Discussion in 'Rifle Country' started by crest117, Aug 1, 2020.
I have taken one of my .45-70 Trapdoors out to 1000 yards on steel buffalo silhouettes.
Only have a few at the moment, but always have some and enjoy them.
... that got rebarreled to 30-06.
Does that count?
My 1918 .410 Enfield gets quite a lot of range time thanks to the relatively cheap ammo and the kids like shooting it.
My M1917 and 1918-vintage '03 do get shot, but honestly the WW2 era guns- A3, Garand, Carbines- see more action.
My oldest handgun is a '17 production Luger and its a blast!
It was fun and I'm glad I did it but I think I'll stick to my old '06 for hunting.
Got antelope with a Shiloh Sharps and lots of varmints too.
1873 Trapdoor, 1861 Springfield Rifled musket, 1842 Springfield musket, Styer 1895 long rifle in the original 8x50,
As soon as I can 'Turn Off' the barrel and load properly I'll fire the flintlock pistol. I could load it from the muzzle but that just doesn't mean as much to me. I can't determine an actual manufacture date but the stopped operation in 1816. So that firearm is no less than 204 years old.
Add guns using the colloquial definition of antique (100 years old) and the list is huge. Most of my collection is at least 100 years old including a couple Krags. The list includes several turn of the century top break revolvers that mostly shoot black powder cartridges. A bunch of turn of the century "Art Deco" semi autos. The most interesting are the 100 year old plus semi autos. Winchester 1907 and 1910 as well as the Remington model 8.
Nice, the can looks period.
And its funny how that Autocorrect worked out- "lathe 19th Century" indeed!
Offhand: If you ever want to unload one of those beautiful rifles, give me a shout cause I dearly love a fine Kentucky Rifle. They are all shooters.
N-SSA competition with Civil War arms including artillery. Yup bunky, we shoot cannon with live ammo for score. Here's a link to illustrate some of what we do-
Note that in the opening shot looking down our National firing line, the line extends to position 73, meaning we can put 73 eight man teams on the firing line at once.
No other shooting sport competition shoots as a team. All targets are breakable and shot against the clock. Scoring is based on targets broken/time elapsed/targets left. Now if the plague thing would just let up a bit, we'd get back to having fun.
According to the BATF, a cartridge firearm made before 1899 is an antique.
My 45-70 Trapdoor left Springfield in 1883. Previously I was blind as a bat and needed really thick lenses to see, and even with corrective lenses I could not see a target beyond about 25 yards very well. I had cataract surgery in late January and early February, and can now see 20/20 with my right eye, about 20/30 with my left. Can't wait for some cooler weather to see how well I can do with my old Trapdoor.
Found this terrific old Winchester Model 1894, chambered for 30WCF last year. Made in 1895. I have only had it to the range once, pre-cataract surgery. Can't wait to take it to the range again.
This 44-40 Winchester Model 1892 left the factory in 1897. For my first few years in CAS it was my Main Match rifle and came to every match with me.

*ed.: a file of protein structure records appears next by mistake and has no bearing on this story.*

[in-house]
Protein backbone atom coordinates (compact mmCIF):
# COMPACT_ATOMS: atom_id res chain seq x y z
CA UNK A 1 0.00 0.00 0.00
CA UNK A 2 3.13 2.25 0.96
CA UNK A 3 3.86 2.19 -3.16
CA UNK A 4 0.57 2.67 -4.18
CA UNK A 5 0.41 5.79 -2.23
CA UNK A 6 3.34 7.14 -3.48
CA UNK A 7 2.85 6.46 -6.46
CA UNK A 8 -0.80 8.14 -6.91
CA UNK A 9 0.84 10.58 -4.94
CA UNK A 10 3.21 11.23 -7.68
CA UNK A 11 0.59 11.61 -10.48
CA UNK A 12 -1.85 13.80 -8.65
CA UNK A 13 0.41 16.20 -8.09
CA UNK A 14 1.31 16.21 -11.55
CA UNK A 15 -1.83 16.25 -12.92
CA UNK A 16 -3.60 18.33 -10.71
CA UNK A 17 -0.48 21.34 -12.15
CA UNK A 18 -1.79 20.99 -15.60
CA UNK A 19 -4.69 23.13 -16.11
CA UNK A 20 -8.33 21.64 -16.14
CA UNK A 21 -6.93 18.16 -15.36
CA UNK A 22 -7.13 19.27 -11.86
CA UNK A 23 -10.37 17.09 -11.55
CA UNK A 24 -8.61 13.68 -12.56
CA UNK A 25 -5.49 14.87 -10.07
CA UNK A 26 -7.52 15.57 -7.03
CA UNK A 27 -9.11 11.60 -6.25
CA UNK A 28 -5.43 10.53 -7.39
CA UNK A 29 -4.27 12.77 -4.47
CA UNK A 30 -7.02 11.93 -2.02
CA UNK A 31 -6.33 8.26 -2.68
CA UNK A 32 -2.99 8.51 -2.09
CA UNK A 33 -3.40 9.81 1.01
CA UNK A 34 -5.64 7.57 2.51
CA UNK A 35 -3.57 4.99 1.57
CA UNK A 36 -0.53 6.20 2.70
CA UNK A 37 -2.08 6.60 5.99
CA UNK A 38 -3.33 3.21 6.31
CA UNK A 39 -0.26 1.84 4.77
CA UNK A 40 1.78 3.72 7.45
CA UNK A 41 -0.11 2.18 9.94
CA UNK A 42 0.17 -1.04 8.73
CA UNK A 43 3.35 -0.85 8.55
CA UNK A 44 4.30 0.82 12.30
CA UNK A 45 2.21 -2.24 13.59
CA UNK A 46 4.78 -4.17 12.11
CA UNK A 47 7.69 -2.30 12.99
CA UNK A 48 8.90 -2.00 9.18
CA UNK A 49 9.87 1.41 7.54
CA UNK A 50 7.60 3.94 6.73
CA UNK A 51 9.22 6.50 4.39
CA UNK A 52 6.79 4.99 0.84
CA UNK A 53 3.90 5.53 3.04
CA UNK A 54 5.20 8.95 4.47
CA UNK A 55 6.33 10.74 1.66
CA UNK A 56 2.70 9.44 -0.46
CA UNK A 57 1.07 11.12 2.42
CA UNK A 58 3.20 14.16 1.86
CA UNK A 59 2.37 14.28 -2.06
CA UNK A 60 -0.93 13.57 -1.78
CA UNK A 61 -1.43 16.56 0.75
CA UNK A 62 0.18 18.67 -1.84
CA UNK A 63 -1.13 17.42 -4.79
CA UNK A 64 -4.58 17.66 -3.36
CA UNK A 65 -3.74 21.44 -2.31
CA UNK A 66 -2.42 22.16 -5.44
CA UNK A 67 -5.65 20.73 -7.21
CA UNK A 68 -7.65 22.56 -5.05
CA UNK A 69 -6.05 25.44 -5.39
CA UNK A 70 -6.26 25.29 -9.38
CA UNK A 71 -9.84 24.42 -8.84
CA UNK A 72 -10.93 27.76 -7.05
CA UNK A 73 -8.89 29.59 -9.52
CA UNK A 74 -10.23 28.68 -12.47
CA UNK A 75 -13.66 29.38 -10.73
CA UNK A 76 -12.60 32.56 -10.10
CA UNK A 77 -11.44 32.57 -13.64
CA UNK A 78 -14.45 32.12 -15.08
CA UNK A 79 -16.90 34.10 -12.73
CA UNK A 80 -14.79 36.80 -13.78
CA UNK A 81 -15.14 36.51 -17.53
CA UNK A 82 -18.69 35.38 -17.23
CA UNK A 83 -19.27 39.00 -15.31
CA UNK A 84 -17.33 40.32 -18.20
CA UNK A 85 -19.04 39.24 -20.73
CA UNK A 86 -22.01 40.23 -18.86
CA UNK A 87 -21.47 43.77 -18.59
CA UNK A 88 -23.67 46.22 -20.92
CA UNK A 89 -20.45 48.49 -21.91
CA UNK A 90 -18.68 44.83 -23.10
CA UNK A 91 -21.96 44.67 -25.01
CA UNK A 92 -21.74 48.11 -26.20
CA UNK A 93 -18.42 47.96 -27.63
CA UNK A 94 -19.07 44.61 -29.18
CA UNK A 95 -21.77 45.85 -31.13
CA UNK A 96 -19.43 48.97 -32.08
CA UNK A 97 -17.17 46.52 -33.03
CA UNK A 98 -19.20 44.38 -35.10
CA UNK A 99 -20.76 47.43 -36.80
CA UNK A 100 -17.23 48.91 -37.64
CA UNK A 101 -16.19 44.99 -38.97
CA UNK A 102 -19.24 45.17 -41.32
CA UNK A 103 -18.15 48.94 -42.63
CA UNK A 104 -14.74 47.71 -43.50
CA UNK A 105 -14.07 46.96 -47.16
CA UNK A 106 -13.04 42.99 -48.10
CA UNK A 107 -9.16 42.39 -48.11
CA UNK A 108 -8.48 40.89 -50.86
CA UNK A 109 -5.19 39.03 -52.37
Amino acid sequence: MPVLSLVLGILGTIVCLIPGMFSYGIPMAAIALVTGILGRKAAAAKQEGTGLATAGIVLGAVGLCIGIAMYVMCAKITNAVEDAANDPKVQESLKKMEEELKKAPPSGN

This 38-40 Winchester Model 1873 left the factory in 1887. It has not been to the range a whole lot, I need to remedy that once the weather gets a little bit cooler. I only shoot this one with Black Powder.
I know this is the rifle section, but this pair of Smith and Wesson New Model Number Threes comes with me to a CAS match about once a year. The blued one shipped in 1896, the nickel plated one shipped in 1882 and was refinished at the factory in 1965. Both are chambered for 44 Russian and only get shot with Black Powder.
Difficult to date this Merwin Hulbert Pocket Army since all the records burned up many years ago. This open top model was produced sometime between 1881 and 1883. 44-40, it only gets fired with Black Power too.
A fairly recent acquisition is this Remington Model 1875. Probably left the factory sometime around 1875. Chambered for 44-40. This model often shot very badly because the chamber throats were way oversized for 44-40 bullets.
I was actually very happy that all the bullets went through the targets pointy end first and did not tumble and key hole the targets. Yup, just 15 feet, but I was happy they all stayed on the paper and none key holed.
Chronologically, the next oldest rifle in my collection would be my P-14 Enfield.
My competition 1842 Macon 69cal smoothbore and a 7 shot 25yd group.
My dad with his favorite gun- 1863 Sharps carbine, 54cal paper cartridge. With his squad in a specialty event, the targets at 25yd were 1/2in marbles and ping pong balls all hanging on strings, 5 of each. He got all 5 marbles and 4 of the ping pong balls with that gun while the other four guys on his squad struggled to hit that last ping pong ball.
A brace of 1863 Sharps flanking an Enfield Musketoon. The Enfield is one of my competition carbines and is 58cal. It's an honest to goodness 2moa gun with iron sights.
Annnnd we also shoot artillery in live fire competition. This gun is a full sized rifled howitzer designed for cavalry use in rough terrain. Bore dia is about 3in. At this particular match, we had our best showing yet and finished 4th out of 12 guns on the line. My position serving the gun is normally #1 or #2 but the muzzle blast is so obnoxious that nobody stays in the normal crew positions as the gun is fired.
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